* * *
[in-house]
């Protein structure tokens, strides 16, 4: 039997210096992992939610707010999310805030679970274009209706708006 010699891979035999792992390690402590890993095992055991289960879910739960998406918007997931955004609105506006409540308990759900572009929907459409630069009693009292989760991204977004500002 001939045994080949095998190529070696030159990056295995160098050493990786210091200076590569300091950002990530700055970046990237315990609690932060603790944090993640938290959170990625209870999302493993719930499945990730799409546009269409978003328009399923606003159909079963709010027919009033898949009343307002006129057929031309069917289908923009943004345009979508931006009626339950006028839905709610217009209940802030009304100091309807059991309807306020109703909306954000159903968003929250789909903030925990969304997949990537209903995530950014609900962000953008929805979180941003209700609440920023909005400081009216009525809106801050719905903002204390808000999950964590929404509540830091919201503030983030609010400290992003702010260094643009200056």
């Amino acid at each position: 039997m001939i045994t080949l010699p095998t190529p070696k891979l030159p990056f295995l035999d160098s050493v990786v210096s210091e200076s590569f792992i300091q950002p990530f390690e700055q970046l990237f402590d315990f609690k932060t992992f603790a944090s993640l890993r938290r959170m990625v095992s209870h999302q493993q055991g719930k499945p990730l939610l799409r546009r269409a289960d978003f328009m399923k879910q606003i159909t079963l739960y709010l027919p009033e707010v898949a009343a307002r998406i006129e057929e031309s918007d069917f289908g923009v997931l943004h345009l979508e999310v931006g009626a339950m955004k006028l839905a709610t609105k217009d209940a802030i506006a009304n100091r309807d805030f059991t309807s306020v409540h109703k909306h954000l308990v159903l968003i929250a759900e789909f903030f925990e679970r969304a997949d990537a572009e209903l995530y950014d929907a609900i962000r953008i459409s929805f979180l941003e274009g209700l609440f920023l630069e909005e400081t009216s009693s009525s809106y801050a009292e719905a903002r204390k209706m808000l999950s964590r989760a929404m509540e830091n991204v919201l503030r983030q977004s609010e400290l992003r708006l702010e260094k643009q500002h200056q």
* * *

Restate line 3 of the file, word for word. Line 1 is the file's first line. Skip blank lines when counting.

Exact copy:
């Amino acid at each position: 039997m001939i045994t080949l010699p095998t190529p070696k891979l030159p990056f295995l035999d160098s050493v990786v210096s210091e200076s590569f792992i300091q950002p990530f390690e700055q970046l990237f402590d315990f609690k932060t992992f603790a944090s993640l890993r938290r959170m990625v095992s209870h999302q493993q055991g719930k499945p990730l939610l799409r546009r269409a289960d978003f328009m399923k879910q606003i159909t079963l739960y709010l027919p009033e707010v898949a009343a307002r998406i006129e057929e031309s918007d069917f289908g923009v997931l943004h345009l979508e999310v931006g009626a339950m955004k006028l839905a709610t609105k217009d209940a802030i506006a009304n100091r309807d805030f059991t309807s306020v409540h109703k909306h954000l308990v159903l968003i929250a759900e789909f903030f925990e679970r969304a997949d990537a572009e209903l995530y950014d929907a609900i962000r953008i459409s929805f979180l941003e274009g209700l609440f920023l630069e909005e400081t009216s009693s009525s809106y801050a009292e719905a903002r204390k209706m808000l999950s964590r989760a929404m509540e830091n991204v919201l503030r983030q977004s609010e400290l992003r708006l702010e260094k643009q500002h200056q």